Department of Mathematics --- College of Science --- University of Utah

Mathematics 1010 online

Working with Lines

This page contains examples of common calculations involving the graphs and equations of lines .

1. Given the General Form, Find Everything

Consider the line defined by

$\displaystyle 2x-3y = 4.\qquad(*)$

To find the $ x$ intercept we set $ y=0$ and solve the resulting equation:

$\displaystyle 2x=4 \quad\Longrightarrow\quad x = 2.$

The $ x$-intercept is $ 2$. Similarly, to find the $ y$-intercept we set $ x=0$ and solve the resulting equation:

$\displaystyle -3y = 4
\quad\Longrightarrow\quad y = -\frac{4}{3}.$

The $ y$-intercept is $ -\frac{4}{3}$. The $ x$ and $ y$-intercepts also gives us two points, namely $ (2,0)$ and $ \left(0,-\frac{4}{3}\right)$. Two points give us the slope:

$\displaystyle m = \frac{-4/3-0}{0-2} = \frac{2}{3}.$

We already know the $ y$-intercept so the slope-intercept form of the line is

$\displaystyle y = \frac{2}{3}x -\frac{4}{3}.$

Of course, we can also find that form by solving the equation$ (*)$ directly for $ y$. Subtract $ x$ on both sides and divide by negative $ -3$ to get the same equation.

The line is shown in the following Figure:

2. Given Two Points, Find the Line

Suppose we know that our line contains the points $ (2,-1)$ and $ (-1,5)$. Then we can immediately compute the slope:

$\displaystyle m = \frac{5-(-1)}{-1-2} = \frac{6}{-3} = -2.$

Thus the slope -intercept form of our line is

$\displaystyle y = -2x + b$

where we not yet know $ b$. However, we know two points on the line. Either can be used to compute $ b$. In fact, it is a good idea to use both points to check our calculation. (Always check your answers!). Using the point $ (2,-1)$ we obtain the equation

$\displaystyle -1 = -2\times 2 + b \quad\Longrightarrow \quad b = 3.$

The other point, $ (-1,5)$, gives the same value of $ b$:

$\displaystyle 5 = -2(-1) + b \quad\Longrightarrow \quad b = 3.$

The following Figure shows the required line:

3. Given Two Intercepts, Find the Line

Two intercepts are a special case of two points. For example, suppose the $ x$ intercept is $ 2$ and the $ y$ intercept is $ -1$. Then we know that the graph of the line contains the points $ (2,0)$ and $ (0,-1)$. The slope is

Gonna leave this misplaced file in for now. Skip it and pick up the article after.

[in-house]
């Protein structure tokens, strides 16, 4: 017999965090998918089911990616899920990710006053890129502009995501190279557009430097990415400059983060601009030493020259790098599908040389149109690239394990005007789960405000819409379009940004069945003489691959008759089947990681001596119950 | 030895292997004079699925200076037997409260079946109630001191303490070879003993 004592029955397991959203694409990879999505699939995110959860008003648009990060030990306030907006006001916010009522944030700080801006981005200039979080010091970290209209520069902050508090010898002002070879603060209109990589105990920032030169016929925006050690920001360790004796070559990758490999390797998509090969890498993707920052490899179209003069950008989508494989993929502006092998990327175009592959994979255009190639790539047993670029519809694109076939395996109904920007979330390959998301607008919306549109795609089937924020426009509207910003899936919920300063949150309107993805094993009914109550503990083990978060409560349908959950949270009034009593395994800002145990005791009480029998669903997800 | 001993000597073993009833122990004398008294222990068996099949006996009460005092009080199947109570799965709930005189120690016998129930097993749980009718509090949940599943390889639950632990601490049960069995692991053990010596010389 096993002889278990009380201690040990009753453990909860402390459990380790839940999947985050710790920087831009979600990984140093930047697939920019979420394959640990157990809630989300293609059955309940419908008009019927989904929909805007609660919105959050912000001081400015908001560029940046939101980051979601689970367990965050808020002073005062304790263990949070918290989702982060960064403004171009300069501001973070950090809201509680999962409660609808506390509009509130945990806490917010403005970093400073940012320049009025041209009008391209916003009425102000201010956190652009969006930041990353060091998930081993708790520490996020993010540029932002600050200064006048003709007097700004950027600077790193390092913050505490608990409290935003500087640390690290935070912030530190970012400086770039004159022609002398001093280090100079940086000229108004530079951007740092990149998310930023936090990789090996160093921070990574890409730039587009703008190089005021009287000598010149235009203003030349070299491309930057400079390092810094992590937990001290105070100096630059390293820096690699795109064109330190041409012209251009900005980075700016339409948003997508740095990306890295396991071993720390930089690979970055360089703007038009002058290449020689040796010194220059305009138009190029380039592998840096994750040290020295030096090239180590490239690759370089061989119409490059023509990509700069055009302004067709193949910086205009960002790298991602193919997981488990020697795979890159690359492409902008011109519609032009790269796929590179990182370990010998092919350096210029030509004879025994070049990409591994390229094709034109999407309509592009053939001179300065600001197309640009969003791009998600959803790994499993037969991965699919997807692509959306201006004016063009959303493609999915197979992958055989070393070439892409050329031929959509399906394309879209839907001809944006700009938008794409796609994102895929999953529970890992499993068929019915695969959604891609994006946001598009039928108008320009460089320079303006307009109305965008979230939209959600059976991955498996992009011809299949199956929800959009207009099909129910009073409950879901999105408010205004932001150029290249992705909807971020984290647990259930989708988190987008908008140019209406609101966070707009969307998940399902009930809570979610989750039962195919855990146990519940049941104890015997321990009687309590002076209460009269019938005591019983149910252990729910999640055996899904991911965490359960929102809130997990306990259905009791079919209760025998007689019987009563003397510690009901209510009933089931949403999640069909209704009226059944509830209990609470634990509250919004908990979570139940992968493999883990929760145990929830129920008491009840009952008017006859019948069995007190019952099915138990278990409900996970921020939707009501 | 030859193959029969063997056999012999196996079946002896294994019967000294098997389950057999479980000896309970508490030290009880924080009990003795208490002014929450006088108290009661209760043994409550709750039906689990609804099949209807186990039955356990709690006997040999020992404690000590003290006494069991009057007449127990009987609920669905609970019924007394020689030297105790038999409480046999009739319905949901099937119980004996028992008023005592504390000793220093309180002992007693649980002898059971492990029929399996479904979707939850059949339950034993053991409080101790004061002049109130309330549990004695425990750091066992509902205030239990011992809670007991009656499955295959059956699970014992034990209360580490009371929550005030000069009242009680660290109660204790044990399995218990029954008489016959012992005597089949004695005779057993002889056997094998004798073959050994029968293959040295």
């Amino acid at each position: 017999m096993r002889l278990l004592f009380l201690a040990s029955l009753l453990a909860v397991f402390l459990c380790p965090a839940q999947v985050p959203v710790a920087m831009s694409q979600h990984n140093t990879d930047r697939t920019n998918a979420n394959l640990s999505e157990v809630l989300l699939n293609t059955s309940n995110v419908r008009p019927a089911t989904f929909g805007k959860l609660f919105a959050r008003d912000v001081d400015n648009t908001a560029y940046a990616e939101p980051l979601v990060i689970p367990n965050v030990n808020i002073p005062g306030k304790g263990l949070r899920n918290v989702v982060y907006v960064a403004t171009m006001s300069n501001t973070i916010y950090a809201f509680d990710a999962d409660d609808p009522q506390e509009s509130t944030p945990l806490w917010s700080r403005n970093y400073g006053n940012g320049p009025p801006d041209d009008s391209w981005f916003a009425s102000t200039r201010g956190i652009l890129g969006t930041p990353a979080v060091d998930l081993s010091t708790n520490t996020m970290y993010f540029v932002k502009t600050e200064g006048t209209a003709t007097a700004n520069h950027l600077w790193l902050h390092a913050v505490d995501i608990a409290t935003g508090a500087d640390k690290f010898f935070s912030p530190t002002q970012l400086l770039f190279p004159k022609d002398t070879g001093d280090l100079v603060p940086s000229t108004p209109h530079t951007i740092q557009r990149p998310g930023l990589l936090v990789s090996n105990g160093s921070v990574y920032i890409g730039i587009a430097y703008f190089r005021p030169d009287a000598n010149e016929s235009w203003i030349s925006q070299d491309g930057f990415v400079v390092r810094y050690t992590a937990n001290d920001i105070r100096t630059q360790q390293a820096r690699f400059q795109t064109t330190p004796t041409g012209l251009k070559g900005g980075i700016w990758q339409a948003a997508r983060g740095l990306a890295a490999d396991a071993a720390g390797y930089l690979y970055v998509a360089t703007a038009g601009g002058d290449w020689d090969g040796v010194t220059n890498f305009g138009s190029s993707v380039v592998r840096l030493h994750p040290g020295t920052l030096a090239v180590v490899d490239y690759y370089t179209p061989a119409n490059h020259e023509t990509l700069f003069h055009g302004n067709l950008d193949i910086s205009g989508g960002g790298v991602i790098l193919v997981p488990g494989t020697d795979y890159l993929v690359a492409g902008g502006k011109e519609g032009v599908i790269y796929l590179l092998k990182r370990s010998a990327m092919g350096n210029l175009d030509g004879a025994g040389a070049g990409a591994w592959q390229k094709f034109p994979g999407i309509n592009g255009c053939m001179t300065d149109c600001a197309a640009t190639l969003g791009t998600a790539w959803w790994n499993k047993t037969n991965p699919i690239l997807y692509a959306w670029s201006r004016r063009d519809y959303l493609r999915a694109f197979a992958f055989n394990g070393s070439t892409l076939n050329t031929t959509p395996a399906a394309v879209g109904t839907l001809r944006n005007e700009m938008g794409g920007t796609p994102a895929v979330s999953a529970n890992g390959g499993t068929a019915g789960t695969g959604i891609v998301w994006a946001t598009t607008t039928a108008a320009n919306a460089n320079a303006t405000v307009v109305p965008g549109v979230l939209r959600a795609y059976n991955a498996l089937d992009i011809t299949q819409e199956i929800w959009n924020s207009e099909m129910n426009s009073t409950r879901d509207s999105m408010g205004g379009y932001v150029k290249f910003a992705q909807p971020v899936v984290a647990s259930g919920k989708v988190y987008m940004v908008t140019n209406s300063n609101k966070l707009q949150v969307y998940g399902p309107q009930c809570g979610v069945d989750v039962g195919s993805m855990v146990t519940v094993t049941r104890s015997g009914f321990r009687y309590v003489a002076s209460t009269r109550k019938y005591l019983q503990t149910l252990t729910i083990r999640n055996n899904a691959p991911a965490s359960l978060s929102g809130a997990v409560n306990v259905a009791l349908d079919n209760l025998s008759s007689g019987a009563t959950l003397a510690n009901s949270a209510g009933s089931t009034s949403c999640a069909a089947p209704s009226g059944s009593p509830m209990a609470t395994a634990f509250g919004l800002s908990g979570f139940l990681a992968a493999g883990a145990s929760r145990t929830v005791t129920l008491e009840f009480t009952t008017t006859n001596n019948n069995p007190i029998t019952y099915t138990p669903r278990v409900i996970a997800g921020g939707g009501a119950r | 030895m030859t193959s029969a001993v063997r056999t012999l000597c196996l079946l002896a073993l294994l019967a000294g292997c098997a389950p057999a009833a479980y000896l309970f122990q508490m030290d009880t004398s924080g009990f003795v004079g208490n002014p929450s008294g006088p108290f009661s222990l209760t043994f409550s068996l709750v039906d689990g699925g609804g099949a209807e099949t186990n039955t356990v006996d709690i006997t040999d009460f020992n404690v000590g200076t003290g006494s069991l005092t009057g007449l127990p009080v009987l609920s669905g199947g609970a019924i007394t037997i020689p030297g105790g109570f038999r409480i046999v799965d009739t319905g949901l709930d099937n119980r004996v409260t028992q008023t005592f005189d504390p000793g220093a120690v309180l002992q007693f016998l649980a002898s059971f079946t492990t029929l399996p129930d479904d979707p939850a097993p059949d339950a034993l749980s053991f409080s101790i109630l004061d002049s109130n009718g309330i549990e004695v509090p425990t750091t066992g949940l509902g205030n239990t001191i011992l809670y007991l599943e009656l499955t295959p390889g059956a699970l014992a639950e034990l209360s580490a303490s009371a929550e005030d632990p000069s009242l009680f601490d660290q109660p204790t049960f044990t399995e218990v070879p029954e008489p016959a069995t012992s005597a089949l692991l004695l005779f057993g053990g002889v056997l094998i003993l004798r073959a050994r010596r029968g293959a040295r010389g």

$\displaystyle m = \frac{-1 - 0}{0-2} = \frac{1}{2}.$

The "intercept" in the slope-intercept form of the line is the $ y$ intercept, thus the slope intercept form of this particular line is

$\displaystyle y
= \frac{1}{2}x - 1.$

This particular line is shown in the following Figure:

4. Finding the Intersection of Two Lines

The key here is the fact that the coordinates of the intersection satisfy the equations of both lines. Suppose we have the lines

$\displaystyle y = x-2 \quad\hbox{and}\quad y = -\frac{x}{ 2} + 2.$

Both equations hold for the intersection $ (x,y)$. Since the $ y$ values are equal we obtain the equation

$\displaystyle x-2 = -\frac{x}{2} +2.$

Adding $ 2$ and $ \frac{x}{2}$ on both sides gives

$\displaystyle \frac{3}{2}x = 4.$

Dividing by $ \frac{3}{2}$ gives

$\displaystyle x = \frac{8}{3}.$

To obtain $ y$ we substitute this value of $ x$ in one of the equations, and check that we get the same answer by substituting in the other equation. We get

$\displaystyle y = \frac{8}{3}-2 = -\frac{4}{3} + 2 = \frac{2}{3}.$

So the intersection point is $ \left(\frac{8}{3},\frac{2}{3}\right)$. The following Figure shows both lines and the intersection:

5. Finding a Perpendicular Line

Suppose we are given a line $ L$ and a point $ P$. We want an equation of the line through $ P$ and perpendicular to $ L$. The key fact here is that lines are perpendicular if their slopes are negative reciprocals of each other. For example, suppose $ L$ has the equation

$\displaystyle y = -2x -1$

and we want to find the equation of the perpendicular line that passes through the point $ P=(1,2)$. The slope of that line is the negative reciprocal of $ -2$, i.e., $ \frac{1}{2}$ and so the perpendicular line has the equation

$\displaystyle y =
\frac{1}{2} x + b$

where we need to determine $ b$. Since $ \((1,2)$ lies on that perpendicular line we have the equation

$\displaystyle 2
= \frac{1}{2} + b$

and so $ b = \frac{3}{2}$. The equation of the perpendicular line is

$\displaystyle y = \frac{1}{2} x + \frac{3}{2}.$

The following Figure shows both lines:

As described above, we can also compute their intersection. Solving

$\displaystyle \frac{1}{2} x + \frac{3}{2} = -2x -1$

gives $ x=-1$ and substituting in one or both of the equations gives $ y=1$. The two lines intersect in the point $ (-1,1)$. Some of the home work problems ask to compute the distance of $ P$ from the intersection point, in this case that distance is

$\displaystyle d = \sqrt{(1-2)^2
+ (-1-1)^2} = \sqrt{5}.$

6. Finding the Distance between a Point and a Line

The procedure is outlined in the preceding paragraph. Here is a n outline. Suppose the line is $ L$ and the point is $ P$.

  1. Find an equation of the line $ M$ through $ P$, and perpendicular to $ L$.
  2. Compute the intersection $ Q$ of $ L$ and $ M$.
  3. Compute the Distance between $ P$ and $ Q$.